Known to the Gadigal people as Tubowgule, Bennelong Point is part of a rich cultural landscape where Aboriginal people have gathered for thousands of years. Tubowgule’s present name honours Woollarawarre Bennelong, a member of the Wangal people at the time of the colonists’ arrival.

In 1790, Governor Phillip constructed a hut on the site for Bennelong, who was an important cross-cultural mediator between the colonist government and local Aboriginal people.

In 1957, an unknown Danish architect, Jørn Utzon, won the international design competition for the Sydney Opera House.

To many, it is a symbol of Australia’s modernity and creativity.

Sydney Opera House under construction, 1969. Drawing by Mervyn Smith. (Source: State Library of South Australia)

‘Yoo-long Erah-ba-diang 2’ in An account of the English colony in New South Wales by David Collins. (Source: State Library of New South Wales)

Stop 8: Royal Botanic Gardens Sydney

Discover the Botanic Gardens’ Aboriginal heritage and explore the site of the first government farm, that is Australia’s oldest scientific institution for botany and horticulture.

The Gardens have long been associated with traditional gatherings. A Yoolong Erah-ba-diang ceremony for young Aboriginal men was held here and recorded by David Collins in 1795.

Today the Garden stands as a major participant in the worldwide network of botanic gardens, advancing science, conservation research and environmental education.

Stop 9: Museum of Sydney, on the site of First Government House

Here in 1788 on the land of the Gadigal people, Governor Arthur Phillip built Government House. In this house and its later additions, the first nine governors of NSW lived and worked.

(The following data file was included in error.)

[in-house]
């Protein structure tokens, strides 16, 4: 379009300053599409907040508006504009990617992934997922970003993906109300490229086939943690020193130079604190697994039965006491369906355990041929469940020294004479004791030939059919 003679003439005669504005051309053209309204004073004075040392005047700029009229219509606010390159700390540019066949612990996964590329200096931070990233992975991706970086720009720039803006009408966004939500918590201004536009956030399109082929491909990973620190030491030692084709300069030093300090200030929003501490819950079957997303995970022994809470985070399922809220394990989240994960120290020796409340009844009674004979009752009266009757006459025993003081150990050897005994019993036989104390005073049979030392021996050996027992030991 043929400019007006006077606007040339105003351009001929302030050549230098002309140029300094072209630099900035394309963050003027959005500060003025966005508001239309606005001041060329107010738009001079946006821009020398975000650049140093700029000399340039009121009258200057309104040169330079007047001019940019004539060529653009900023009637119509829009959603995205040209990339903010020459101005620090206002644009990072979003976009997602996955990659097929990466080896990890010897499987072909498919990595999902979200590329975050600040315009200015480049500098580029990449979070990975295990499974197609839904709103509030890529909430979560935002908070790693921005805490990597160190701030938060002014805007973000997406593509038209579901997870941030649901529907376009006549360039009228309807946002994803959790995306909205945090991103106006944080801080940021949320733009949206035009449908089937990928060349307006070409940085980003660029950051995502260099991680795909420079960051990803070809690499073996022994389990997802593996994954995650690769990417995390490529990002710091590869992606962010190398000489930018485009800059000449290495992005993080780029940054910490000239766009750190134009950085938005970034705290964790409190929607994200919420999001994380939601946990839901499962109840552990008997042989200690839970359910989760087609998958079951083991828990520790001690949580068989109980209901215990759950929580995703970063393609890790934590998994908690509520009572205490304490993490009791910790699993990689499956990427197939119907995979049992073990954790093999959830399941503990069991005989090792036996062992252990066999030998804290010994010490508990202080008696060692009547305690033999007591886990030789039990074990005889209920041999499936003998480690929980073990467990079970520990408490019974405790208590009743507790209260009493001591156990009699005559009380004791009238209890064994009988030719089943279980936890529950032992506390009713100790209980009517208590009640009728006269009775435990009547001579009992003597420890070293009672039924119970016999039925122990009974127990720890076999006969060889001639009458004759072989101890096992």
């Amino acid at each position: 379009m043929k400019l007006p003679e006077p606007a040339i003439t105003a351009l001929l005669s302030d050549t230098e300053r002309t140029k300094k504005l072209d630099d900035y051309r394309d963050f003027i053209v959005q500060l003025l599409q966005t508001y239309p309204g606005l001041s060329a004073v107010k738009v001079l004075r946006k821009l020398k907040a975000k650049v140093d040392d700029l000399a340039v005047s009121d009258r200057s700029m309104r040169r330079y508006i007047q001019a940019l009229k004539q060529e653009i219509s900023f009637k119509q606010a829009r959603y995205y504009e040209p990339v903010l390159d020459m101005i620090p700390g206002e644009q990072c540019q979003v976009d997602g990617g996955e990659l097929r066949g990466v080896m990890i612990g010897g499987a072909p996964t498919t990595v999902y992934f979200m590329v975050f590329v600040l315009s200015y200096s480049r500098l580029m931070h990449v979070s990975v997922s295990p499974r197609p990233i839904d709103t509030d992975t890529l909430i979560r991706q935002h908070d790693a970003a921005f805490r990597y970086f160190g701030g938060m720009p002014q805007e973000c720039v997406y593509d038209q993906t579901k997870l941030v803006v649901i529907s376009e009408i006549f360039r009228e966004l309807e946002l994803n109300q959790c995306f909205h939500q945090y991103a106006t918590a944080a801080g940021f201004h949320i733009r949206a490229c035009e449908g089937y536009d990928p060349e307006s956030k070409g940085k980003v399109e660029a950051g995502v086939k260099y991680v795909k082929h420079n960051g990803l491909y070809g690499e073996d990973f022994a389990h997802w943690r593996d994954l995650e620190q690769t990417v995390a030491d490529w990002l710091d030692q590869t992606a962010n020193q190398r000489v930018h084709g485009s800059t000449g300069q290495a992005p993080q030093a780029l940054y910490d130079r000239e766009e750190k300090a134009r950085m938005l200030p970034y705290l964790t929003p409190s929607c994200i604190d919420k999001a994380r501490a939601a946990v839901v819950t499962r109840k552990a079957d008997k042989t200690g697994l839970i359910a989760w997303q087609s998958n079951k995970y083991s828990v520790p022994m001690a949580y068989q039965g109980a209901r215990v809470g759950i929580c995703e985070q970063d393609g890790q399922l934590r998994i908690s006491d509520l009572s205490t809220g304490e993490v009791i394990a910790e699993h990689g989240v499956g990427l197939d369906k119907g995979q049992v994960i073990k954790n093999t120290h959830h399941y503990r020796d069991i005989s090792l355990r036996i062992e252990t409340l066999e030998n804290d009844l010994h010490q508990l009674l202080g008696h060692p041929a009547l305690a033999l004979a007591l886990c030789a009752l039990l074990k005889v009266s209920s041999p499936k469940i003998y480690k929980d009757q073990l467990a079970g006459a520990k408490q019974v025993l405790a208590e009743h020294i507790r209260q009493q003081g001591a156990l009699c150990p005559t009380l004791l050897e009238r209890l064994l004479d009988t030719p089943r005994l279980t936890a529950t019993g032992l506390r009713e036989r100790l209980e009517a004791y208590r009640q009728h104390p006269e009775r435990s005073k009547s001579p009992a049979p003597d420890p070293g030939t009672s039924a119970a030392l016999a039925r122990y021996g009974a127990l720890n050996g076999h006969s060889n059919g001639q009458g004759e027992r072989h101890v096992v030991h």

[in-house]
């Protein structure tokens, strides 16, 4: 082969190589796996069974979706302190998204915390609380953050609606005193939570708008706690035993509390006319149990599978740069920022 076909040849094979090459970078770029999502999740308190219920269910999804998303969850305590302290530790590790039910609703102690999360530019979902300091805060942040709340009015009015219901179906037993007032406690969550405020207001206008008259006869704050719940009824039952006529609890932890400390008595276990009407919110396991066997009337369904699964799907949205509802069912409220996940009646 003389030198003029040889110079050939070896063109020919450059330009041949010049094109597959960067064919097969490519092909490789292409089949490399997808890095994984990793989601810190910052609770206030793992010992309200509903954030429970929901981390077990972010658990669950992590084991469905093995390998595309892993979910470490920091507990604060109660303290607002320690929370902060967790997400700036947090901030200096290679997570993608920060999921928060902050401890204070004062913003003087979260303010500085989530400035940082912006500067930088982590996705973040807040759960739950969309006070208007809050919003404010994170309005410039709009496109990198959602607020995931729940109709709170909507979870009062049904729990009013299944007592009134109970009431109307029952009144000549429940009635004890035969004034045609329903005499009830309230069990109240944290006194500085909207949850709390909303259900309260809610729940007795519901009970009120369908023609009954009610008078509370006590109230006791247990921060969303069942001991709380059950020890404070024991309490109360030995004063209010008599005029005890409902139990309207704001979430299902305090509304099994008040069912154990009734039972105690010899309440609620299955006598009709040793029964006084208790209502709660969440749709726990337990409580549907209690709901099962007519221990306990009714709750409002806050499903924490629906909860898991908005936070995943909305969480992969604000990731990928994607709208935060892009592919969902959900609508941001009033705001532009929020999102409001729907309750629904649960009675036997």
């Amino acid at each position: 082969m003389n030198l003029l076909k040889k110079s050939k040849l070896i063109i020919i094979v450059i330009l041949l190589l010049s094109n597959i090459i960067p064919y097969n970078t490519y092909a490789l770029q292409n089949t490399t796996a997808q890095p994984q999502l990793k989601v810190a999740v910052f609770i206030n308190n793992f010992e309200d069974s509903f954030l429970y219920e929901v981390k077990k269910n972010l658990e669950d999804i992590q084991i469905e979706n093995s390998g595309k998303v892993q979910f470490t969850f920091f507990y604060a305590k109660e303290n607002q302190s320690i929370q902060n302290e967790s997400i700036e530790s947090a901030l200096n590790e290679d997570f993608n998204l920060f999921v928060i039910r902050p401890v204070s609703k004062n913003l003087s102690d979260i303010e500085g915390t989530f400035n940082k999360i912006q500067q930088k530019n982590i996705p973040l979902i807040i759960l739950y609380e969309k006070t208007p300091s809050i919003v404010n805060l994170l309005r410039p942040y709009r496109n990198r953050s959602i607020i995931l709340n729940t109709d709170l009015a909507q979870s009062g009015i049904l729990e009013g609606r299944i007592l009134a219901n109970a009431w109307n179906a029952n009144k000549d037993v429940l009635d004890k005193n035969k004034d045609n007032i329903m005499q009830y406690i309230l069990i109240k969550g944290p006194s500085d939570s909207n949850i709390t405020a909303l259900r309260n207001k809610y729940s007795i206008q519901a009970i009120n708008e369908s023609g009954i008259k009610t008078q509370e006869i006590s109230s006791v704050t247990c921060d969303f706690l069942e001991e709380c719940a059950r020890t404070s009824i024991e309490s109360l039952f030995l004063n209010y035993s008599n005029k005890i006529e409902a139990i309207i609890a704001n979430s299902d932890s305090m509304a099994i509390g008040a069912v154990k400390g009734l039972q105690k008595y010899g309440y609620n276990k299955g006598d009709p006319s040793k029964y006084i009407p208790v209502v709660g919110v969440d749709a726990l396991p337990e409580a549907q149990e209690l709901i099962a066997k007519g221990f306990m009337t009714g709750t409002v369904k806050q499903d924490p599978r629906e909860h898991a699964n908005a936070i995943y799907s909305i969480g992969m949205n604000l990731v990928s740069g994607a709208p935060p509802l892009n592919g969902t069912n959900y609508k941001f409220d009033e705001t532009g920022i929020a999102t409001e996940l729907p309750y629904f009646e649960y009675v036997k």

It was on this same site that Aboriginal men Bennelong and Colbee were incarcerated in November 1789, in an attempt to learn Aboriginal language, customs and knowledge of the country. Colbee fled after two and a half weeks but Bennelong did not escape for five months.

These early contact stories and the continuing story of Sydney’s Aboriginal people are told at the Museum of Sydney which now occupies the site.


First Government House, Sydney c1807, by John Eyre. (Source: State Library of New South Wales)

‘Hiring Immigrants at the Depot, Hyde Park’, Australian Town and Country Journal, 19 July 1879. (Source: State Library of New South Wales)

Stop 10: Hyde Park Barracks

Opening in 1819, the World Heritage inscribed Hyde Park Barracks is a convict designed and built barracks that is part of the Australian convict serial listing.

The Barracks also served as a women’s immigration depot and asylum, and later law courts and government offices.

It’s now an immersive museum that tells the stories of the thousands of men, women and children held or housed there, and the Aboriginal communities profoundly impacted by the relentless push of colonial expansion.